The stopgap spending measure, which is likely to last through April, should be made public this evening. Passage is expected in the House on Thursday and in the Senate on Friday in order to avoid a government shutdown.
The Legislative Committee and McAllister and Quinn will continue their efforts to push for an increase in loan funds in the final FY 2017 appropriations bill, should there be one next spring. As always, if there is anything that you feel the committee needs to be focusing on, please let myself know or one your NACS national board members.
Have a wonderful holiday season over these next few weeks.
Ben J. Herink
Legislative Issues Committee Chair
Washington Report Headlines
Congressional & Administration News
Senate Passes Stopgap U.S. Government Funding to Avoid Shutdown
The Senate passed a stopgap measure on Thursday to avoid a potential U.S. government shutdown this weekend, as talks continue on a $1.1 trillion spending plan and a separate measure to revive dozens of tax breaks. The measure, passed by voice vote, would finance the government through Dec. 16. It requires approval by the House, which plans to vote on it on Friday, one day before current funding is set to expire.
Lawmakers and the White House are negotiating over a list of policy changes that Republicans insist on adding to the spending bill, including lifting a 40-year-old ban on the export of most U.S. crude oil, and blocking Syrian refugee resettlement in the U.S. House Democrats announced their own demand on Thursday, which would use the spending bill to remove a nearly two-decade-old ban on research about gun violence by the Centers for Disease Control and Prevention. The gun research issue is among the items under discussion. A text of the spending bill may be released this weekend to prepare for a House vote by the middle of next week.
Congress is simultaneously negotiating two fiscal measures, one that would fund the government through September 2016, and another that would extend several dozen expired tax breaks that need to be renewed before year-end. The bills aren’t connected in any substantial way, except that lawmakers are now using horse-trading on the tax extender bill help reach a compromise on the spending measure.
With the 2016 election nearing, Republicans want to avoid a repeat of the 16-day federal government shutdown in 2013 that hurt their standing in public opinion polls. On the tax extensions, Republicans are pushing to make a number of business incentives permanent. Those include the business research and development tax credit, and a break that allows small businesses to take a larger depreciation allowance for an asset’s value during the first year after purchase. Democrats, meanwhile, seek a permanent extension of the current Child Tax Credit, the Earned Income Tax Credit and the college-tuition tax credit, which are set to expire at end of 2017. The tuition tax credit provides as much as $2,500 per student for people with adjusted gross incomes as high as $80,000 for individuals and $160,000 for families.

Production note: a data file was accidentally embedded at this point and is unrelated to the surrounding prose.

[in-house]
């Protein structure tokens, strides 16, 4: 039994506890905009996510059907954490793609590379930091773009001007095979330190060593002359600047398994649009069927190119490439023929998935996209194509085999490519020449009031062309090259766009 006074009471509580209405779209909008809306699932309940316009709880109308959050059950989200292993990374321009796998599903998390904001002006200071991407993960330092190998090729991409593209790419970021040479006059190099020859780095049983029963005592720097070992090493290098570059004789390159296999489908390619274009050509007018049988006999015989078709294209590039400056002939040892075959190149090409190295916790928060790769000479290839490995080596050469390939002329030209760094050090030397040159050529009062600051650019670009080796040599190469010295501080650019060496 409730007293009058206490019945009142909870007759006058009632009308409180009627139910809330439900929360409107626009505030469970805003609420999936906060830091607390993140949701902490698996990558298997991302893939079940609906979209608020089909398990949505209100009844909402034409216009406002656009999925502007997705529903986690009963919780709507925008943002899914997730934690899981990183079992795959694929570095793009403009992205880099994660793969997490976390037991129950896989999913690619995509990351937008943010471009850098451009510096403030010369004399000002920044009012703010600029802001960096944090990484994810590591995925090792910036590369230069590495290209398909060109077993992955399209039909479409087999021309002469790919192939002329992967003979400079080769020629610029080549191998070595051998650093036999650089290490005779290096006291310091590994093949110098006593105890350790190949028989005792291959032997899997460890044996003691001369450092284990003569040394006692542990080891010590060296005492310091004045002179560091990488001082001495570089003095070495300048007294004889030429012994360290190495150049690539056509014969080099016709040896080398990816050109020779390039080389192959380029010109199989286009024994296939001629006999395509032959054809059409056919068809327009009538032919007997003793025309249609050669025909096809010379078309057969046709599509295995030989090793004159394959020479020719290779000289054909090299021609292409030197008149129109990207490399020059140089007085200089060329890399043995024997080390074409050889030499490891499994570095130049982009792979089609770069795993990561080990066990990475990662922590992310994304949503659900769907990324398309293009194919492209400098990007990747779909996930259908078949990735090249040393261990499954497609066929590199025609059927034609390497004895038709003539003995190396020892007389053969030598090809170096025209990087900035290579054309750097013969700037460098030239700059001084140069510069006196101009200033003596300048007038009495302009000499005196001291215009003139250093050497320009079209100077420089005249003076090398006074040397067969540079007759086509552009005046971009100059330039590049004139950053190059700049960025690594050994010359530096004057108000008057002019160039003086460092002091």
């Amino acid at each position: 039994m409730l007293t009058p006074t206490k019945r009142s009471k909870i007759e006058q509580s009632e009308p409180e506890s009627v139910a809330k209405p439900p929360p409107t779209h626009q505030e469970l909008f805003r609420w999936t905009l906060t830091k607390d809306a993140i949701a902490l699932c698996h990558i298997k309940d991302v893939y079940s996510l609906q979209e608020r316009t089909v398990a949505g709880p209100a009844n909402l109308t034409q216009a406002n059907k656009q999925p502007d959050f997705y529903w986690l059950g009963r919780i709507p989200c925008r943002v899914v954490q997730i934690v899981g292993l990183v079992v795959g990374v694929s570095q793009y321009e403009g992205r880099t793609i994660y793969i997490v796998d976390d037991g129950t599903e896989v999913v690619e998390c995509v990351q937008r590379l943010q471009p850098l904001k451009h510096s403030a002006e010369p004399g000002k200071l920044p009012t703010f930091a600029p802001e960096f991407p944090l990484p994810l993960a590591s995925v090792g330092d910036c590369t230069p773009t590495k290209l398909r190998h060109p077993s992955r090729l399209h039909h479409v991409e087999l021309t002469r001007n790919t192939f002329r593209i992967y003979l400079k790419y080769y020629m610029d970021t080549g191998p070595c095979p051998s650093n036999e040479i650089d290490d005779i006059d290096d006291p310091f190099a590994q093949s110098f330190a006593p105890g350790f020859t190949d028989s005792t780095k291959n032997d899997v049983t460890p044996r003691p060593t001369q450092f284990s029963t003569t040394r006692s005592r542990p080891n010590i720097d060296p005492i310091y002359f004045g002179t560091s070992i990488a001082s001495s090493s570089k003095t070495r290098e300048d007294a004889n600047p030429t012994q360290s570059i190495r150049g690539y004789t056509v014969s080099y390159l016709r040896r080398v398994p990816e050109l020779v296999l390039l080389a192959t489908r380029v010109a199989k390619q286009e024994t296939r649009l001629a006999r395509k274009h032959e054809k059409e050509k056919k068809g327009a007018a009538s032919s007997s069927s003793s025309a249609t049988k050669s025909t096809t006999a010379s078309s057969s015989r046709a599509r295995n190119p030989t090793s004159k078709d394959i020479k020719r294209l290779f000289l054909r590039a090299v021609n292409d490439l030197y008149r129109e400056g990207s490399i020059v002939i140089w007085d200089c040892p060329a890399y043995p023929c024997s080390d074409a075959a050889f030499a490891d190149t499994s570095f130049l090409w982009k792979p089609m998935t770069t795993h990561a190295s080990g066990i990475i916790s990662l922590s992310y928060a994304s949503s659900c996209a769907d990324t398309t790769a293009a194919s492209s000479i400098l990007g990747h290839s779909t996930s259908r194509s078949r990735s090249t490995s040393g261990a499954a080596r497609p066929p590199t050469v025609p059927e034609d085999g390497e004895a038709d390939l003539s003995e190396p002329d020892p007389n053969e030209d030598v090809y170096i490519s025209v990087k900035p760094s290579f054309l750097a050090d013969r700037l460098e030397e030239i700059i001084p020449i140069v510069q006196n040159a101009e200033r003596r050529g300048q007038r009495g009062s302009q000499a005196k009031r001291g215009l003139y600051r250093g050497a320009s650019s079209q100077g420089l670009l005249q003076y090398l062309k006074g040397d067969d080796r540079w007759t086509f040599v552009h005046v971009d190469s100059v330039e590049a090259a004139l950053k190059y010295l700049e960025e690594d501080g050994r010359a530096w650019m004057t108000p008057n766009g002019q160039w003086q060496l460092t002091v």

Among other items awaiting renewal is a sales tax deduction that’s popular in Alaska, Florida, Nevada, South Dakota, Texas, Washington and Wyoming because those states don’t tax income. Some Democrats want at least a 10-year extension of wind and solar tax breaks, in exchange for lifting the ban on U.S. crude oil exports as part of spending bill. Democrats think those tax breaks should be tied in terms of size and scope to any benefits oil companies receive from lifting the export ban.
Also at issue is whether the spending bill will include a Republican proposal, opposed by Democrats, to block Syrian refugee resettlement in the U.S., as well as a plan backed by both parties to tighten a visa waiver program that eases travel to the U.S. for some 20 million people a year. Both topics become priorities for many in Congress following terrorist attacks that killed 130 people in Paris in November and 14 in San Bernardino, California, on Dec. 2.
USDA Announces Enrollment Period for Safety Net Coverage in 2016
U.S. Department of Agriculture (USDA) Farm Service Agency (FSA) Administrator Val Dolcini today announced that producers who chose coverage from the safety net programs established by the 2014 Farm Bill, known as the Agriculture Risk Coverage (ARC) or the Price Loss Coverage (PLC) programs, can begin visiting FSA county offices starting Dec. 7, 2015, to sign contracts to enroll in coverage for 2016. The enrollment period will continue until Aug. 1, 2016. The choice between ARC and PLC is completed and remains in effect through 2018, but producers must still enroll their farm by signing a contract each year to receive coverage.
Producers are encouraged to contact their local FSA office to schedule an appointment to enroll. If a farm is not enrolled during the 2016 enrollment period, producers on that farm will not be eligible for financial assistance from the ARC or PLC programs should crop prices or farm revenues fall below the historical price or revenue benchmarks established by the program.